Madrid, Spain, Jun 28, 2011 / 11:51 am
Spain's bishops condemned a proposed “death with dignity law” and declared that the bill in its current form must be abolished, modified or rejected.
“Laws that tolerate or even regulate violations of the right to life are gravely unjust and must not be obeyed. Moreover, these laws call into question the legitimacy of those public officials who draft and approve them. They must be denounced and abolished, modified or, in this case, rejected, with every democratic means available,” the Spanish bishops’ conference said in a statement published June 27.
The secretary general and spokesman for the Spanish bishops, Bishop Juan Antonio Martinez Camino spoke during a press conference and called the measure unjust. He rejected the argument that the Church is acting against democracy. She is “exercising it precisely in a fundamental way,” he said, adding that a law of “such transcendence” should not be rushed to a vote.
In their statement, the bishops demanded that the right to conscientious objection be recognized and guaranteed for health care professionals involved in “situations that entail legal attacks on human life.” They also said the “lex artis” should be upheld, which ensures that good medical practices keep the absolute personal autonomy of the terminally ill patient in check.
While they praised the measure for attempting to “protect the dignity of the person at the end of life without decriminalizing euthanasia,” the bishops said it fails to do so because “it leaves the door open to the legalization of euthanistic conduct.”
“An understanding of the autonomy of the person as practically absolute, and the weight that is given to such autonomy in the development of the law, ends up distorting the stated intention and exceeding the proposed limit of not leaving any room for euthanasia,” they said.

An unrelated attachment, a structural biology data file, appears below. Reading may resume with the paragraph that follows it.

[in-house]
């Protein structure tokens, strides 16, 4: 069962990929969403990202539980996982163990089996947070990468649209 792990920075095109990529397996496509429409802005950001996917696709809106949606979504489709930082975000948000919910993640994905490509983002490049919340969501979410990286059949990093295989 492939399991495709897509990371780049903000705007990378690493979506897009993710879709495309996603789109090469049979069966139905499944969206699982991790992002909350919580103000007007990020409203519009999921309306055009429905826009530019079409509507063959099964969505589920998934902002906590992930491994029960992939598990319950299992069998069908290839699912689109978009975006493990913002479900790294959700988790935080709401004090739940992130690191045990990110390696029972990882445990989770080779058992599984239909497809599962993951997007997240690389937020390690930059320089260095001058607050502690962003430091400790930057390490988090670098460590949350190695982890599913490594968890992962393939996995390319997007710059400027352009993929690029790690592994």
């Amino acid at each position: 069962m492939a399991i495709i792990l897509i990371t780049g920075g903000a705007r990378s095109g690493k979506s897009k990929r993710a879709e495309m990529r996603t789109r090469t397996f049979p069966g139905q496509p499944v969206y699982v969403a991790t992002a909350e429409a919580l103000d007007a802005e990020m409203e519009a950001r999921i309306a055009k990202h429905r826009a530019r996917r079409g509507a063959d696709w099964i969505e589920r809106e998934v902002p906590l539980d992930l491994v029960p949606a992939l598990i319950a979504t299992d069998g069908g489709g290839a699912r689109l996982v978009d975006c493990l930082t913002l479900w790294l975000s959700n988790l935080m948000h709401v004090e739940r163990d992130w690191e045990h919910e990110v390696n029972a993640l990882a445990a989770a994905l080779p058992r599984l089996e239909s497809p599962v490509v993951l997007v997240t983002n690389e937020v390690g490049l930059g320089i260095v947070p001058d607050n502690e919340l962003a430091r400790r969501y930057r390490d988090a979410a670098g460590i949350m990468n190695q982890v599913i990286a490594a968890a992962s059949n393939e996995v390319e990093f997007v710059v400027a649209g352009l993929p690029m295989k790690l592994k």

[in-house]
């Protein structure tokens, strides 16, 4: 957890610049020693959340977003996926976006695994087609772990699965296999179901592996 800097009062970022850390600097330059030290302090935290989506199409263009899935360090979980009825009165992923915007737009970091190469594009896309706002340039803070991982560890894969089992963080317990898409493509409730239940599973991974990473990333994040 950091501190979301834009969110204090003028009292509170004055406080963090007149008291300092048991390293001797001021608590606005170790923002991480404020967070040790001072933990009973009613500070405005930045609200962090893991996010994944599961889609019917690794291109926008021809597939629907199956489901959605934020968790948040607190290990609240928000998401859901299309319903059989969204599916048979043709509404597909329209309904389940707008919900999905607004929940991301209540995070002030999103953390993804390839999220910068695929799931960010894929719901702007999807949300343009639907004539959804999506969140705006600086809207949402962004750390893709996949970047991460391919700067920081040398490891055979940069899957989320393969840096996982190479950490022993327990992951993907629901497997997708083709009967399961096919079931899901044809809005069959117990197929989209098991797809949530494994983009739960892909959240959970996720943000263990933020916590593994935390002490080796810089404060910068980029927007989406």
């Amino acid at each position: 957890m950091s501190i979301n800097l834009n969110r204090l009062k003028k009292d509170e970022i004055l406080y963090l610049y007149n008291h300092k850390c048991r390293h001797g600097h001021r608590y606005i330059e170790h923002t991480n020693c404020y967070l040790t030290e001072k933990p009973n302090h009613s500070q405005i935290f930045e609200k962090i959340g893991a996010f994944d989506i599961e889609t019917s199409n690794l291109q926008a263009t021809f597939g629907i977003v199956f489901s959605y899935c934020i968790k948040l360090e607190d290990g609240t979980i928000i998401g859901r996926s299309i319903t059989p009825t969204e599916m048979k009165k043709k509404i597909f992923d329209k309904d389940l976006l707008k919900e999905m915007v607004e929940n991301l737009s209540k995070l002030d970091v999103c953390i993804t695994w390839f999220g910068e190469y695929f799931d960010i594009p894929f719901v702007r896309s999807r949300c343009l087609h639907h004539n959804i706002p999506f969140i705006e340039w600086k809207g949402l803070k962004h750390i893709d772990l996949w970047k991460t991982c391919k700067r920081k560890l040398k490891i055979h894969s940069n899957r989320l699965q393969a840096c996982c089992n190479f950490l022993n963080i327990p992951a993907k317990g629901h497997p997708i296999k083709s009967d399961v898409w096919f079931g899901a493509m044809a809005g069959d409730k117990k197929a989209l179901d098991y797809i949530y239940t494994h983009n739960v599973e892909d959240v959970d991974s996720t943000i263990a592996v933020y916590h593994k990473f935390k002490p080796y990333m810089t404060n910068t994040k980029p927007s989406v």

The bishops also noted that the proposed law employs a reductive definition of the concept of euthanasia, “which leaves the door open to certain voluntary omissions that can cause death or directly accelerate it.”
Among the “euthanistic” practices that would be legalized by the measure include the improper use of sedation, which ought to be applied according to the sound judgment of doctors and not the will of the patient, the bishops continued. The measure erroneously treats this matter as a “right” of the patient, they added.
The bishops went on to note that the law could be used to support a decision to withdraw treatment or deny patients basic care such as food and hydration.
The measure also makes no mention of religious freedom, they said, and instead formulates “a new right to accompaniment which includes spiritual or religious counsel that it says patients have a right to receive if they obtain it.”
Nevertheless, the bishops pointed out that the second draft of the measure is an improvement on the first, which “did not even mention that patients had a right to spiritual assistance.” The latest draft at least acknowledges that right, they said.
Bishop Martinez Camino warned that the measure also does not mention the international accords or agreements Spain has signed with the Catholic Church and with other religious confessions.